Speaker: Professor Pamela McElwee, Department of Human Ecology at Rutgers, The State University of New Jersey.
Determining who is most vulnerable to climate change, and how, is not a simple calculus. Despite the widespread use of rankings and indexes of climate vulnerability, there is no agreement within Southeast Asia on the primary factors that contribute to vulnerability, nor how to measure them. Because indicators can be highly subjective, there is an inevitably political nature to determining who is vulnerable to climate change, and what to do about it.
Using examples drawn from Vietnam in particular, Professor Pamela McElwee highlights the fact that climate vulnerability is not simply a matter of being physically exposed to a climate hazard like sea level rise. Rather, determining what vulnerability is, how it should be measured, and who is at risk is often political. There are also benefits and risks to how countries are perceived as being climate vulnerable that are often not acknowledged, and which influence climate financing decision-making by both private and public entities. This talk will address how these politics play out in Southeast Asia, and discuss how they relate to COP26 happening in Glasgow in November.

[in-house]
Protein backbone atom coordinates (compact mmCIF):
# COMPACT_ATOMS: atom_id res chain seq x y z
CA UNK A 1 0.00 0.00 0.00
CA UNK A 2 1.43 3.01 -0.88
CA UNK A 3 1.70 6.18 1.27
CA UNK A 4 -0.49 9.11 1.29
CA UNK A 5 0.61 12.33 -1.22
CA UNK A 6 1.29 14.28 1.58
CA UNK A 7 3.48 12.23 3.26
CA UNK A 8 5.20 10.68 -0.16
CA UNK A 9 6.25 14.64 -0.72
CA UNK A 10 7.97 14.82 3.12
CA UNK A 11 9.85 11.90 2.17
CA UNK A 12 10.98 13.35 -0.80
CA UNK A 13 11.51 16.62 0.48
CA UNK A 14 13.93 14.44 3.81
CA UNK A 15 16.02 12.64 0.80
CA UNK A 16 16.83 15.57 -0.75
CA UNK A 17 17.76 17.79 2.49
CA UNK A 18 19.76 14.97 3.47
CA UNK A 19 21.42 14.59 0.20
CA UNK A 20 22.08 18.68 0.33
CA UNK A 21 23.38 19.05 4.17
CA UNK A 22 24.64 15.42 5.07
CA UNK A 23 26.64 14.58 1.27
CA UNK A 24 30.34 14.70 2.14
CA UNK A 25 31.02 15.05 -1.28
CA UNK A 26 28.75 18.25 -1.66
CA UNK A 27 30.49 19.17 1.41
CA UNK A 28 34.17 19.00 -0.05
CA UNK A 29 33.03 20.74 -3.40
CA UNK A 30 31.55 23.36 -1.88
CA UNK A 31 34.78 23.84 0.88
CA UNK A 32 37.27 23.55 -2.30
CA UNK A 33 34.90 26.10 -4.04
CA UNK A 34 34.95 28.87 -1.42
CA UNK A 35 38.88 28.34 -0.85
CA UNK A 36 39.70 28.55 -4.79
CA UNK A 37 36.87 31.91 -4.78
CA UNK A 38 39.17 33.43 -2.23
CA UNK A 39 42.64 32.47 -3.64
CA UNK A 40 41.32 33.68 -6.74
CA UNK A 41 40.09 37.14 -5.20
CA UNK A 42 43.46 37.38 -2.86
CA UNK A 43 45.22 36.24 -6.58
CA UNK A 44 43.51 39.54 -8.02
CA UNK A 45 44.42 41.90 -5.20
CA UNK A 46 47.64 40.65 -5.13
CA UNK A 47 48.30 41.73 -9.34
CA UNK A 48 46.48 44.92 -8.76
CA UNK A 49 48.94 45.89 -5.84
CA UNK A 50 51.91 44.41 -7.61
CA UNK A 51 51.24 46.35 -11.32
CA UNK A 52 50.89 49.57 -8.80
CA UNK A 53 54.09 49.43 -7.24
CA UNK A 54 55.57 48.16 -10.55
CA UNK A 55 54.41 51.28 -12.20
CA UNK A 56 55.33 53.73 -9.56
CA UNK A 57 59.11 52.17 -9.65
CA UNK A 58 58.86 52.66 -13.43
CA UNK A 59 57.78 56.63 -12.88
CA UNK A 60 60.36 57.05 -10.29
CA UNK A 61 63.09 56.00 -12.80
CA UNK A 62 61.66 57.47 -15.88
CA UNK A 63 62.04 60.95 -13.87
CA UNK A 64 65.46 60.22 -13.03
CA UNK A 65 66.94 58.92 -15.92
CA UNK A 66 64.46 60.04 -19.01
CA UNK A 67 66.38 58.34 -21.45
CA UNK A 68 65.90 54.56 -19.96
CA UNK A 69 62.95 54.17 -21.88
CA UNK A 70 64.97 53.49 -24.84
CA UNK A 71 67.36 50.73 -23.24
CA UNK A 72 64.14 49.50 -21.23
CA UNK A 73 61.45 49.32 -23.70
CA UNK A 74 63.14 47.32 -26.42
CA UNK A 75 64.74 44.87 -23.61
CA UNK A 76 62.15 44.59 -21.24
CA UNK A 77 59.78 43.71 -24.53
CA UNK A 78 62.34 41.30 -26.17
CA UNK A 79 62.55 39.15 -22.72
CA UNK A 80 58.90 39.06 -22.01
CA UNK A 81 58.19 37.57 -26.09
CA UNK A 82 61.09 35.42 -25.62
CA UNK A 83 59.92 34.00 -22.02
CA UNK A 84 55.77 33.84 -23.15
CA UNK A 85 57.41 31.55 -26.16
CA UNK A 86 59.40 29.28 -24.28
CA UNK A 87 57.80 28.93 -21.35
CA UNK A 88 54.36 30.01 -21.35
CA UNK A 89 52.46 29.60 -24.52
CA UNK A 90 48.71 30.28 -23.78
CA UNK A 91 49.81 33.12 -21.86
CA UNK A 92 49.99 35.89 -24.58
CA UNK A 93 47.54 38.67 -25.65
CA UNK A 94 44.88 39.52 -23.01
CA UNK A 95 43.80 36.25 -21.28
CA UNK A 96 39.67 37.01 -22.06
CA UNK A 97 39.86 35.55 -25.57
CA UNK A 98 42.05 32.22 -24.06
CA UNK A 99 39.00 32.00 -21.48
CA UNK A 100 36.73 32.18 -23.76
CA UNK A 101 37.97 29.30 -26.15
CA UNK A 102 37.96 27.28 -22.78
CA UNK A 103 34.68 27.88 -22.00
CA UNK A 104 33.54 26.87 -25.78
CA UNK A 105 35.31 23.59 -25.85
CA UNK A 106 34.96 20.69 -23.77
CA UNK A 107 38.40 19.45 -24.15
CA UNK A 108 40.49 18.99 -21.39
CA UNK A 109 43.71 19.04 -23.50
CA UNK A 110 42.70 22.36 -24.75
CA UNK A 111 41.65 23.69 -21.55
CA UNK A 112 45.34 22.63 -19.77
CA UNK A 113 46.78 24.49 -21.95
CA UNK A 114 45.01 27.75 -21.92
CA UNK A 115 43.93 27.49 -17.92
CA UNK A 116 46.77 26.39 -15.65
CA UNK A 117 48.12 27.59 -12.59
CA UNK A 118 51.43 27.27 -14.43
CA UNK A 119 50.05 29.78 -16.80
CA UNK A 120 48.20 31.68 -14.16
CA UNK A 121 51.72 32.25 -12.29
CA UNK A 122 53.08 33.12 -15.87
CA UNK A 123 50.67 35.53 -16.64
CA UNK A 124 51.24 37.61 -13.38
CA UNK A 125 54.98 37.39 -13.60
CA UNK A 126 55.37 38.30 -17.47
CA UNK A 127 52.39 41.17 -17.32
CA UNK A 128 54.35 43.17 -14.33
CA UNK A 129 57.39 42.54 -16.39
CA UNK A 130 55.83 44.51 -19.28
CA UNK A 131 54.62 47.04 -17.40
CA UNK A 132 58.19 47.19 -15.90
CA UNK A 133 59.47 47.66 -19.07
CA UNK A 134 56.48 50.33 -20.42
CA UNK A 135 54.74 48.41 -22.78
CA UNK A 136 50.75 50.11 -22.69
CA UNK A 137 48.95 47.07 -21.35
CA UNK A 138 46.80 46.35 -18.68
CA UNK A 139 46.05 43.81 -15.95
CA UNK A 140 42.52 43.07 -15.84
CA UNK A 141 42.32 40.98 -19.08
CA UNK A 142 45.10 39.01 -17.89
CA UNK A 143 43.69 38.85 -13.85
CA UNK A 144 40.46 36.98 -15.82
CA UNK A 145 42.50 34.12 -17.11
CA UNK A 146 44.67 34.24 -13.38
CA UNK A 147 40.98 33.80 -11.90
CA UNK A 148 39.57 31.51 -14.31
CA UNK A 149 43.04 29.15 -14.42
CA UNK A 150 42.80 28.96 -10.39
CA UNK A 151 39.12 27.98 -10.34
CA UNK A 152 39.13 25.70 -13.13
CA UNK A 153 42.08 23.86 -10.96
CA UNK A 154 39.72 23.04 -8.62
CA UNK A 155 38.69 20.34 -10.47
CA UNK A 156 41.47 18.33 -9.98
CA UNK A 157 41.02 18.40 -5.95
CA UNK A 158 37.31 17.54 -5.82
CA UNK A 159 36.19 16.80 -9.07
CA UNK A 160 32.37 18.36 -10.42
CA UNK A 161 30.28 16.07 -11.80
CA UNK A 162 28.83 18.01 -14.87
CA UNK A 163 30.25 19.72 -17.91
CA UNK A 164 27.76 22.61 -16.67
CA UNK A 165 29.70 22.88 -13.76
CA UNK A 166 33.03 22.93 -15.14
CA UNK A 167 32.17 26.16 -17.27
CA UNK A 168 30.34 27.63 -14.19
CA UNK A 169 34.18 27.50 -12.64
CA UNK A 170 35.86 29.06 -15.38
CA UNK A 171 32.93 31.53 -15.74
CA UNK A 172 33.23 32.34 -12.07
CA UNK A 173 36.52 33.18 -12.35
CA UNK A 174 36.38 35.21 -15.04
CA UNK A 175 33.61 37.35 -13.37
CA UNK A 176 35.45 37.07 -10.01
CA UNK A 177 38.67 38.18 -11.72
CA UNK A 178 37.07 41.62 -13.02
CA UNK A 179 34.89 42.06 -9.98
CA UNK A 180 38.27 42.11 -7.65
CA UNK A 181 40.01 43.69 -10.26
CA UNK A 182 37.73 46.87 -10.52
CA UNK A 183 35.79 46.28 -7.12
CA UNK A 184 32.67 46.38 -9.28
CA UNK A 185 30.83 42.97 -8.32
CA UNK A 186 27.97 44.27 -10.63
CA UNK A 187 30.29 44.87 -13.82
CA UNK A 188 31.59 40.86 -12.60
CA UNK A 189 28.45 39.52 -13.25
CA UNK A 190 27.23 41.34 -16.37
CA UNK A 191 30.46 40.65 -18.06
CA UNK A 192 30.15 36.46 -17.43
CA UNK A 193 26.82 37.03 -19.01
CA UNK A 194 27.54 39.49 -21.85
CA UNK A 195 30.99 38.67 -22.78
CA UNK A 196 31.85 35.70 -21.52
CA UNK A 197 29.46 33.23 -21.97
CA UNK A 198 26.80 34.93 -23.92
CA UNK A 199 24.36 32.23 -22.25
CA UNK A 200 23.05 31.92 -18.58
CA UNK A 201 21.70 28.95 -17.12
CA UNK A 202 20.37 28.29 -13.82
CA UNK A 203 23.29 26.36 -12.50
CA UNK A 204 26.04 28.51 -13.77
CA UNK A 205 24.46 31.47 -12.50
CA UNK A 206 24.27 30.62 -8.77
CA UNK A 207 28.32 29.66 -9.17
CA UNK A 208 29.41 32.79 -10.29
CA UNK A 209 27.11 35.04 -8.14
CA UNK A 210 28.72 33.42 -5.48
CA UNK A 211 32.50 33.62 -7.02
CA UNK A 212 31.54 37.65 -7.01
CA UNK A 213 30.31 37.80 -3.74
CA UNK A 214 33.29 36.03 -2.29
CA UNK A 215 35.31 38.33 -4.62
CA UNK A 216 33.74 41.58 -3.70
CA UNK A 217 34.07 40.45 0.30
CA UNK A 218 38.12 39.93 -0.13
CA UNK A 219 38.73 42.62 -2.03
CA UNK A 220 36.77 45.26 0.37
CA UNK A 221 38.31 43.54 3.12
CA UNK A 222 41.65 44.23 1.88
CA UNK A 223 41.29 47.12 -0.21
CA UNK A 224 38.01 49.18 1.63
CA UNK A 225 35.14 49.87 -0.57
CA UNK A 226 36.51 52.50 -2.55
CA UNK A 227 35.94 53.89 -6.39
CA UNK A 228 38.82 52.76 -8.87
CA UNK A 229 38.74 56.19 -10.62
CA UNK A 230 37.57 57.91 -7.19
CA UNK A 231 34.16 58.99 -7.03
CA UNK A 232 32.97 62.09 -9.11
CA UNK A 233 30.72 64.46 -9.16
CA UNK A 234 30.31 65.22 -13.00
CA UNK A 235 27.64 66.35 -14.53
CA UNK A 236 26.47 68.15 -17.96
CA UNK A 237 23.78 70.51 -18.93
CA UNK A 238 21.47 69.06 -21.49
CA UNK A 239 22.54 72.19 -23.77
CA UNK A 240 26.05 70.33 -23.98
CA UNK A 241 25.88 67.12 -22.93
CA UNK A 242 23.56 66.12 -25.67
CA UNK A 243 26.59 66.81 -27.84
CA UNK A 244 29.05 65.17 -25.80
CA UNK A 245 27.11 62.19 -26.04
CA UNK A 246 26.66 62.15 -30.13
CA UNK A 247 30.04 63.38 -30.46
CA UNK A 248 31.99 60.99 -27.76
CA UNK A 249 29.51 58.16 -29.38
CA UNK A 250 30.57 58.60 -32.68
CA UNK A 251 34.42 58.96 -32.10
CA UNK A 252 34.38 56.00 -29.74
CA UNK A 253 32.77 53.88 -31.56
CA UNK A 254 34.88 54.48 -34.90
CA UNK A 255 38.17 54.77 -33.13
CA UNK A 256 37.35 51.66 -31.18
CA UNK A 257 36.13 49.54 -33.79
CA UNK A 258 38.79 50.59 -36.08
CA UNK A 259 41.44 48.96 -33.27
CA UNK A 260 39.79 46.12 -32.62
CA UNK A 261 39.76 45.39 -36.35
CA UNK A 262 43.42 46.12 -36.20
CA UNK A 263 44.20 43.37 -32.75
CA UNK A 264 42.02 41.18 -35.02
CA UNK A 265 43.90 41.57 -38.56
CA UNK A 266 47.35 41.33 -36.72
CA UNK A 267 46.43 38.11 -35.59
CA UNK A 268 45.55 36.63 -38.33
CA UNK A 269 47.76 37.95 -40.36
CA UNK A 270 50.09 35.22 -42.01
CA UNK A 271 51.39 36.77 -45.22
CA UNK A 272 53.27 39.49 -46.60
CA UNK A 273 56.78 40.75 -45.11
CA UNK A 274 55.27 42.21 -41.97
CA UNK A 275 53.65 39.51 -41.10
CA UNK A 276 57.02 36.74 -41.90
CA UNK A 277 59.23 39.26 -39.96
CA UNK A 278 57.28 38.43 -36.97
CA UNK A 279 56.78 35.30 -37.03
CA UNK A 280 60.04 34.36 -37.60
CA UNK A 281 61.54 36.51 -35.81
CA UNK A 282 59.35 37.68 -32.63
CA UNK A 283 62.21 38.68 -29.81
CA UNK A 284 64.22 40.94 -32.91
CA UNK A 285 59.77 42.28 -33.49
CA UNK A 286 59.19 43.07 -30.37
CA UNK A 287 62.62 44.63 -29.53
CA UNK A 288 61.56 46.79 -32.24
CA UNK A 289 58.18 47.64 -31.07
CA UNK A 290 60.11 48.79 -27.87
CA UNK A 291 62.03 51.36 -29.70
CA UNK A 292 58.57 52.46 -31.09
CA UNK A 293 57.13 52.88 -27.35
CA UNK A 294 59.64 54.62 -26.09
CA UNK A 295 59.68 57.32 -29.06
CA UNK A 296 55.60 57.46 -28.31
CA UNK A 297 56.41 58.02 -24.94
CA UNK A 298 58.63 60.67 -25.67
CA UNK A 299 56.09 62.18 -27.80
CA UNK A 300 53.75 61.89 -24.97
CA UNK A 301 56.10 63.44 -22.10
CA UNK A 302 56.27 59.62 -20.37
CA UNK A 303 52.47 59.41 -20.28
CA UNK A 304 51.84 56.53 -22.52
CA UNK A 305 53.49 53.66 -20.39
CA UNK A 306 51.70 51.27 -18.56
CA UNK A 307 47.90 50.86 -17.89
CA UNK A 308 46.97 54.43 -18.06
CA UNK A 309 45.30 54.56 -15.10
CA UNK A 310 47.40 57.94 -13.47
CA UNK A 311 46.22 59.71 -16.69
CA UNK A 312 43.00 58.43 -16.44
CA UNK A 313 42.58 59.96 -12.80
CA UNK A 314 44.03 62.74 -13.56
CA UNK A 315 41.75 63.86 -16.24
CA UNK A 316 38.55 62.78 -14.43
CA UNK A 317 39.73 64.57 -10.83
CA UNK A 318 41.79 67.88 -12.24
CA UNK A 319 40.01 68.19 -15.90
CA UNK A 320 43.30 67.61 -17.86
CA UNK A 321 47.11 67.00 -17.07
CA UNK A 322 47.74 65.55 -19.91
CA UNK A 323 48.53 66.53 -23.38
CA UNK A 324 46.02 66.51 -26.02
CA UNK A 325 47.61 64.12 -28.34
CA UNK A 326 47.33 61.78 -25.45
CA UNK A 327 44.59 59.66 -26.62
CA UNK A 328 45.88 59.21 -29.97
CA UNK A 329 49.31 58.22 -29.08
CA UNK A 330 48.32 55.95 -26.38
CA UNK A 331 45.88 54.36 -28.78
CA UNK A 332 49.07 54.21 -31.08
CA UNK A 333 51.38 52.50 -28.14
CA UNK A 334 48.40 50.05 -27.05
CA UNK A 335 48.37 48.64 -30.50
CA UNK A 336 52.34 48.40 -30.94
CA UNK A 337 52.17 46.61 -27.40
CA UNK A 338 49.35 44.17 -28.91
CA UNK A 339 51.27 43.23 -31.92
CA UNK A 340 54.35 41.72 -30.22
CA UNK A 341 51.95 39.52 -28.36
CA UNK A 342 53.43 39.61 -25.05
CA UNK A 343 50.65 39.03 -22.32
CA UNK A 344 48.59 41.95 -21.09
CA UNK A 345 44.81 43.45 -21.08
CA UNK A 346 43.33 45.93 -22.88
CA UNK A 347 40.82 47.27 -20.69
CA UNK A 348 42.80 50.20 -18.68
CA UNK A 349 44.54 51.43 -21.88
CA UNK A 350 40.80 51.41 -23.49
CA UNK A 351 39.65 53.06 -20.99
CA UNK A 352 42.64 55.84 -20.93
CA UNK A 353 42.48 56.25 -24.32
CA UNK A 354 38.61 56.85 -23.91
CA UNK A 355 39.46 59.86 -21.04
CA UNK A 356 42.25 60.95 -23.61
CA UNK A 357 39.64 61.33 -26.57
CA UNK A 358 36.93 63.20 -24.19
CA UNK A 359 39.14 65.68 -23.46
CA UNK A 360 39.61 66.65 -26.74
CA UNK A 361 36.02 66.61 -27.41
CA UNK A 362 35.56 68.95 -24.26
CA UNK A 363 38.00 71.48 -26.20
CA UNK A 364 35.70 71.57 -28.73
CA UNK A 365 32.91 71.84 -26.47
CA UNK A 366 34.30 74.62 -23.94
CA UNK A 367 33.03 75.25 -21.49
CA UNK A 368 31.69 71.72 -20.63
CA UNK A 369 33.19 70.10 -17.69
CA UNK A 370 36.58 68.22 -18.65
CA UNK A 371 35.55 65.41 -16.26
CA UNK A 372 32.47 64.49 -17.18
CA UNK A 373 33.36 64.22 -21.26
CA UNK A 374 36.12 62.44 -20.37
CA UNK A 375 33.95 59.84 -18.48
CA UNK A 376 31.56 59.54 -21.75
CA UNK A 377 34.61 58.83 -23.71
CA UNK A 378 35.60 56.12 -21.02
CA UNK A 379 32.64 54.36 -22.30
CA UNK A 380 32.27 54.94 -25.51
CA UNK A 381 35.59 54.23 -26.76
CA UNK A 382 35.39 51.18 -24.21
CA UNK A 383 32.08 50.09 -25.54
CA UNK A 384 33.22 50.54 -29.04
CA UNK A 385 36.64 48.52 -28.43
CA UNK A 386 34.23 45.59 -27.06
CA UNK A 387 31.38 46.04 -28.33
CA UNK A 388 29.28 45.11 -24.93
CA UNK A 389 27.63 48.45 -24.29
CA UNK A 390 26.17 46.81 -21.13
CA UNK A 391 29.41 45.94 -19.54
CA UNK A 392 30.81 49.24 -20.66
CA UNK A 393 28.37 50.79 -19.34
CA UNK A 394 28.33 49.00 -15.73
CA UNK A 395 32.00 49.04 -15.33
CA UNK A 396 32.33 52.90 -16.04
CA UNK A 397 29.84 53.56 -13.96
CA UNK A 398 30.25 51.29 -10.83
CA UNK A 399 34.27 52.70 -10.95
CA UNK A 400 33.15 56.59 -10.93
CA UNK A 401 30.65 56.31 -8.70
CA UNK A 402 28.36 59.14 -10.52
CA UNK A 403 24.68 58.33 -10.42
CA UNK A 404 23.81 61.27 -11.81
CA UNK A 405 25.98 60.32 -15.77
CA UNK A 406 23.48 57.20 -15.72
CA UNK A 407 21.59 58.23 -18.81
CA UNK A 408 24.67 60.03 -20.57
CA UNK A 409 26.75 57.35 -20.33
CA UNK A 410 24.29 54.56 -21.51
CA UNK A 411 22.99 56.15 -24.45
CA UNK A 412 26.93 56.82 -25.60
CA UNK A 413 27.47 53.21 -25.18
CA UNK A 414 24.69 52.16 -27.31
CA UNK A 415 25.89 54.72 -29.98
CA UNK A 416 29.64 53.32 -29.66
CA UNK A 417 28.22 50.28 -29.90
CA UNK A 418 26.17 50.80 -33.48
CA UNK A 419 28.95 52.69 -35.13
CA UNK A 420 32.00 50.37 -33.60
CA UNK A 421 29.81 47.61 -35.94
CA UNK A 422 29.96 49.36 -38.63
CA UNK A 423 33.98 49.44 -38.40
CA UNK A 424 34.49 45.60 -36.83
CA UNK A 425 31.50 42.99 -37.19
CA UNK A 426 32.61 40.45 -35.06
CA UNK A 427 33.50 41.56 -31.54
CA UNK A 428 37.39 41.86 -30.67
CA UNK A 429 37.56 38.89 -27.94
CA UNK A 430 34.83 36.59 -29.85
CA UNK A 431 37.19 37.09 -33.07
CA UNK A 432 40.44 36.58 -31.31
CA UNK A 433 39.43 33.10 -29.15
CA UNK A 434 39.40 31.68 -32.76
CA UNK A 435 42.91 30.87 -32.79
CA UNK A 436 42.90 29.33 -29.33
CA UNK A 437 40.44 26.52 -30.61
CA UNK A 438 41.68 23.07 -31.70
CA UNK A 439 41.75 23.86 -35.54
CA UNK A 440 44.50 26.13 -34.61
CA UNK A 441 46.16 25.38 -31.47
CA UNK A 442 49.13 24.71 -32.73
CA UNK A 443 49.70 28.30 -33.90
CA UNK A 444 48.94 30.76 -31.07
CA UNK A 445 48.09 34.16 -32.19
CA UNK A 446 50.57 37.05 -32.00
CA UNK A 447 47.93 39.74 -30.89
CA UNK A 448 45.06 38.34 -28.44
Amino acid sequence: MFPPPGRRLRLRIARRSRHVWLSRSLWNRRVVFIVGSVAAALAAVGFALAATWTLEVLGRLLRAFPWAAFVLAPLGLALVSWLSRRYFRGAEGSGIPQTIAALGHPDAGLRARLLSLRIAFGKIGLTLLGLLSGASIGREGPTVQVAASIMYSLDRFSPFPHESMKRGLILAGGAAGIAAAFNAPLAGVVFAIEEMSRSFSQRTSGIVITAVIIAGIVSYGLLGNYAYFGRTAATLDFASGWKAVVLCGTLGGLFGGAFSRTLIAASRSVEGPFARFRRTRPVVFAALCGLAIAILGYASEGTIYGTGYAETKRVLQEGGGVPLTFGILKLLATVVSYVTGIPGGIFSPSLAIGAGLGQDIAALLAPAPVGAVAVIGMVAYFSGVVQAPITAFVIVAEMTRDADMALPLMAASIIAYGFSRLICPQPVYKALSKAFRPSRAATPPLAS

This event is organized by the New York Southeast Asia Network (NYSEAN) and cosponsored by the Weatherhead East Asian Institute and the Nordic Institute of Asian Studies (NIAS).